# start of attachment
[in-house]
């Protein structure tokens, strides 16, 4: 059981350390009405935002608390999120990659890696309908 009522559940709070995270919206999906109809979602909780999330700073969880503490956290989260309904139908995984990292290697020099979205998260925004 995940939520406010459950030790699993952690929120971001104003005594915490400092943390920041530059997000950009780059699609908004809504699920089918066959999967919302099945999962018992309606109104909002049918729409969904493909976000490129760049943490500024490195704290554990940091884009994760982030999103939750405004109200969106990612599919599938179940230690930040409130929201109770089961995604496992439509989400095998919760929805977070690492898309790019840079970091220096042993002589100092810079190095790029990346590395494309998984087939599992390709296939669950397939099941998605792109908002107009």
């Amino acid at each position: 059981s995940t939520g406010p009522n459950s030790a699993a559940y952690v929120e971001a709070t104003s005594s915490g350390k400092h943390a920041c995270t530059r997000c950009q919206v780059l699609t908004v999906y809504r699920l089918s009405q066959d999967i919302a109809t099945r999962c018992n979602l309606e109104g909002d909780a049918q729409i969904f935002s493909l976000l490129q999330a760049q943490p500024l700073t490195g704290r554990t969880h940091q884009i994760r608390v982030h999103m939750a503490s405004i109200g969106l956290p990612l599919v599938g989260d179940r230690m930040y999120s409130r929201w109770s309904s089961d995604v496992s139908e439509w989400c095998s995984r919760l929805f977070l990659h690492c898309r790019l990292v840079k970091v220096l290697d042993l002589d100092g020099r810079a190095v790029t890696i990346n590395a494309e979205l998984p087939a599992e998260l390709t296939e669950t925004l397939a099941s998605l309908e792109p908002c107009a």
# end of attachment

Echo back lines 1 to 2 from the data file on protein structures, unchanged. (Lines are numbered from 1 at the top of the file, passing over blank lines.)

[in-house]
């Protein structure tokens, strides 16, 4: 059981350390009405935002608390999120990659890696309908 009522559940709070995270919206999906109809979602909780999330700073969880503490956290989260309904139908995984990292290697020099979205998260925004 995940939520406010459950030790699993952690929120971001104003005594915490400092943390920041530059997000950009780059699609908004809504699920089918066959999967919302099945999962018992309606109104909002049918729409969904493909976000490129760049943490500024490195704290554990940091884009994760982030999103939750405004109200969106990612599919599938179940230690930040409130929201109770089961995604496992439509989400095998919760929805977070690492898309790019840079970091220096042993002589100092810079190095790029990346590395494309998984087939599992390709296939669950397939099941998605792109908002107009």